For decades Greenland has been losing ice, but not anymore. It’s building again — due to our naturally cooling planet.
It’s the middle of July and the Greenland Ice Sheet is gaining so much ice that the blue line, indicating the accumulated surface mass balance, has pushed above the 1981-2010 mean.
As seen on the below chart, courtesy of the Danish Meteorological Institute.
As ice sheets grow a process called ‘calving’ occurs.
Calving, also known as glacier calving or iceberg calving, is the breaking of ice chunks from the edge of a glacier. It is a form of ice ablation or ice disruption and is normally caused by the glacier expanding — not melting.
When calving occurs freshwater gets injected into the ocean.
A Strong Correlation
When it comes to regulating global climate, the circulation of the Atlantic Ocean (AMOC) plays a key role.
Influxes of fresh water can disrupt the deep-water system resulting in impacts on climate.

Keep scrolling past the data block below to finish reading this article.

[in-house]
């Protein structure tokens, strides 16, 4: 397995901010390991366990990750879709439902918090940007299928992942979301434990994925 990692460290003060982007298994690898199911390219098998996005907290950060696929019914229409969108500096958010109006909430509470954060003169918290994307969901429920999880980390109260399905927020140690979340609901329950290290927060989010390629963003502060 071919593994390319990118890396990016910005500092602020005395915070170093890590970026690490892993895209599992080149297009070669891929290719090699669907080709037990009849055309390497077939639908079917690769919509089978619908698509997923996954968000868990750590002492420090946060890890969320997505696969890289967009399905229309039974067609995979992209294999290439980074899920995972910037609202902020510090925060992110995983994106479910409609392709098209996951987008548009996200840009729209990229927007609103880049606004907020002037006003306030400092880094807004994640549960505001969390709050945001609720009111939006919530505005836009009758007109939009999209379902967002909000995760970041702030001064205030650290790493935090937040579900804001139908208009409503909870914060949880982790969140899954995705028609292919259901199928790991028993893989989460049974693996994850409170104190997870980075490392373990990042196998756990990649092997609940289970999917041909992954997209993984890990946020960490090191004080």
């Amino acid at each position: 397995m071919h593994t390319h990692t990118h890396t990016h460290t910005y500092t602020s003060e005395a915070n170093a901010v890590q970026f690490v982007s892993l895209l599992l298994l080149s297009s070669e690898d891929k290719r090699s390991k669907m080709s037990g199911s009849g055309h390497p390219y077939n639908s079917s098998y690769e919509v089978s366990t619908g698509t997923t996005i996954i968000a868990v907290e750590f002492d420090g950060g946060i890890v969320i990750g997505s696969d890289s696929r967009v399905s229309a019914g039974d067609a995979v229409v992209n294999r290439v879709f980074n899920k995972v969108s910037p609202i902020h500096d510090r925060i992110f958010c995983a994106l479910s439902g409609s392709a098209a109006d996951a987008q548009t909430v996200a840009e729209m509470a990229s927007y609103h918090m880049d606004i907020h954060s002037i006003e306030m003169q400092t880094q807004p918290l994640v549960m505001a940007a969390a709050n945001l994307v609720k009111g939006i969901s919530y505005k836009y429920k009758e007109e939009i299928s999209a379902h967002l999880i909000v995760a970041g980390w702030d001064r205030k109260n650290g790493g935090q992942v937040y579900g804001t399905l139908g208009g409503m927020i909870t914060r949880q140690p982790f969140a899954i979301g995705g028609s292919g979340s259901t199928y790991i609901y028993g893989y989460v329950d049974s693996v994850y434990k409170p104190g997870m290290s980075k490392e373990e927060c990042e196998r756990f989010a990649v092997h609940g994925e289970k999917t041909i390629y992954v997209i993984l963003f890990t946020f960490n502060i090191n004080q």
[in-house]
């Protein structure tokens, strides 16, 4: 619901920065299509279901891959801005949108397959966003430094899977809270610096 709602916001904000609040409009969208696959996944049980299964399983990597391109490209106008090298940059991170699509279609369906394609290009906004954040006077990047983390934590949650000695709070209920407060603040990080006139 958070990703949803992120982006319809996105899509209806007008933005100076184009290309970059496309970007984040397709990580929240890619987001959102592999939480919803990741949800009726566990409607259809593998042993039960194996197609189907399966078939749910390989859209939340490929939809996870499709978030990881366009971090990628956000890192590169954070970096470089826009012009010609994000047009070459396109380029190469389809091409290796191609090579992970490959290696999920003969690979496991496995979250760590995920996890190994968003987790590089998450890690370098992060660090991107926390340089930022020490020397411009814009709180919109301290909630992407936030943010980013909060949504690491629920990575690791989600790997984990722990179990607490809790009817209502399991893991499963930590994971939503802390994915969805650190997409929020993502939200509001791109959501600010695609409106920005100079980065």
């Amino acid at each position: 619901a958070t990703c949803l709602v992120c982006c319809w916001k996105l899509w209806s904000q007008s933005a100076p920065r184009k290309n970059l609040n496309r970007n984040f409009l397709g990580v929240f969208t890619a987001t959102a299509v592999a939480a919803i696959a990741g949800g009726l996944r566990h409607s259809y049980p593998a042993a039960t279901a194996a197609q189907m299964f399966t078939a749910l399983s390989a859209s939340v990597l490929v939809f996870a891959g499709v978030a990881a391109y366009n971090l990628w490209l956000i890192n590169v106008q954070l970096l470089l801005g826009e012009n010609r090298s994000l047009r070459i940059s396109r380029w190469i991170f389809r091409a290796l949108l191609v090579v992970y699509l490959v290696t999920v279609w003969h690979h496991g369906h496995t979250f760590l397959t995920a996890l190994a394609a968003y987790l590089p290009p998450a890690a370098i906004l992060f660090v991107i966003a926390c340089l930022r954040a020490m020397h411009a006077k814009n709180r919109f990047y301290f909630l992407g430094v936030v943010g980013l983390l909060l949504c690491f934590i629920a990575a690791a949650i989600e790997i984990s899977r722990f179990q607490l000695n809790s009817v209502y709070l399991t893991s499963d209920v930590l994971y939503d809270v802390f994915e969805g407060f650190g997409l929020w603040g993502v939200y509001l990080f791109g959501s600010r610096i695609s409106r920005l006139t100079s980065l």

A research team led by Woods Hole Oceanographic Institution (WHOI) recently found the fingerprint of a massive flood of fresh water in the western Arctic, likely to be the cause of an ancient cold snap that began around 13,000 years ago.
“This abrupt climate change — known as the Younger Dryas — ended more than 1,000 years of warming,” explains Lloyd Keigwin, an oceanographer at WHOI and lead author of the paper published July 9, 2018 — for the full article click here.
It’s clear to the researchers that this huge influx of fresh water from caving ice sheets disrupted the AMOC, resulting in rapid global cooling.
The AMOC hasn’t been running at peak strength since the mid-1800s and is currently at its weakest point in the past 1,600 years.
As we descend further into the Grand Solar Minimum, expanding ice sheets and the resulting calving will further weaken the AMOC, disrupting weather patterns across the globe.